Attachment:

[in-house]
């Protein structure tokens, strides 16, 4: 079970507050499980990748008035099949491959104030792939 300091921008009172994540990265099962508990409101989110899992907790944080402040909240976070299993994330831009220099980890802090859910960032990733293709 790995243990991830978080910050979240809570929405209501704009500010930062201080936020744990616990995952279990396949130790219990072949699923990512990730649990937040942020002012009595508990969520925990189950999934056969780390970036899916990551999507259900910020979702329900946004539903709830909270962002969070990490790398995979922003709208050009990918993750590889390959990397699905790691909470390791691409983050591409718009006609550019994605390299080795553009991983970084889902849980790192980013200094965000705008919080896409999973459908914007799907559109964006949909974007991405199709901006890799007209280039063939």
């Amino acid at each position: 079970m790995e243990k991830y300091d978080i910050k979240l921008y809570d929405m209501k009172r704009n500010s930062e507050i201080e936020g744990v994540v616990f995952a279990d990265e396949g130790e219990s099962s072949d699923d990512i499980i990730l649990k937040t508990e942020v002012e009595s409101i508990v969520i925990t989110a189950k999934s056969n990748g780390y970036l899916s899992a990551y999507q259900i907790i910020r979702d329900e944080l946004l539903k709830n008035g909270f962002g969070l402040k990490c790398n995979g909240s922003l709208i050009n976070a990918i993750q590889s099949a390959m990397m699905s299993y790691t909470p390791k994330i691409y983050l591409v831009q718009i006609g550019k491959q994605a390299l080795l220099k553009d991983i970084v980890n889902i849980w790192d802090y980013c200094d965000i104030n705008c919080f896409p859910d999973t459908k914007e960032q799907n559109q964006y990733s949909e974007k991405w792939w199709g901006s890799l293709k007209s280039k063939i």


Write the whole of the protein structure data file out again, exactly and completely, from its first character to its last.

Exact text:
[in-house]
């Protein structure tokens, strides 16, 4: 079970507050499980990748008035099949491959104030792939 300091921008009172994540990265099962508990409101989110899992907790944080402040909240976070299993994330831009220099980890802090859910960032990733293709 790995243990991830978080910050979240809570929405209501704009500010930062201080936020744990616990995952279990396949130790219990072949699923990512990730649990937040942020002012009595508990969520925990189950999934056969780390970036899916990551999507259900910020979702329900946004539903709830909270962002969070990490790398995979922003709208050009990918993750590889390959990397699905790691909470390791691409983050591409718009006609550019994605390299080795553009991983970084889902849980790192980013200094965000705008919080896409999973459908914007799907559109964006949909974007991405199709901006890799007209280039063939």
């Amino acid at each position: 079970m790995e243990k991830y300091d978080i910050k979240l921008y809570d929405m209501k009172r704009n500010s930062e507050i201080e936020g744990v994540v616990f995952a279990d990265e396949g130790e219990s099962s072949d699923d990512i499980i990730l649990k937040t508990e942020v002012e009595s409101i508990v969520i925990t989110a189950k999934s056969n990748g780390y970036l899916s899992a990551y999507q259900i907790i910020r979702d329900e944080l946004l539903k709830n008035g909270f962002g969070l402040k990490c790398n995979g909240s922003l709208i050009n976070a990918i993750q590889s099949a390959m990397m699905s299993y790691t909470p390791k994330i691409y983050l591409v831009q718009i006609g550019k491959q994605a390299l080795l220099k553009d991983i970084v980890n889902i849980w790192d802090y980013c200094d965000i104030n705008c919080f896409p859910d999973t459908k914007e960032q799907n559109q964006y990733s949909e974007k991405w792939w199709g901006s890799l293709k007209s280039k063939i």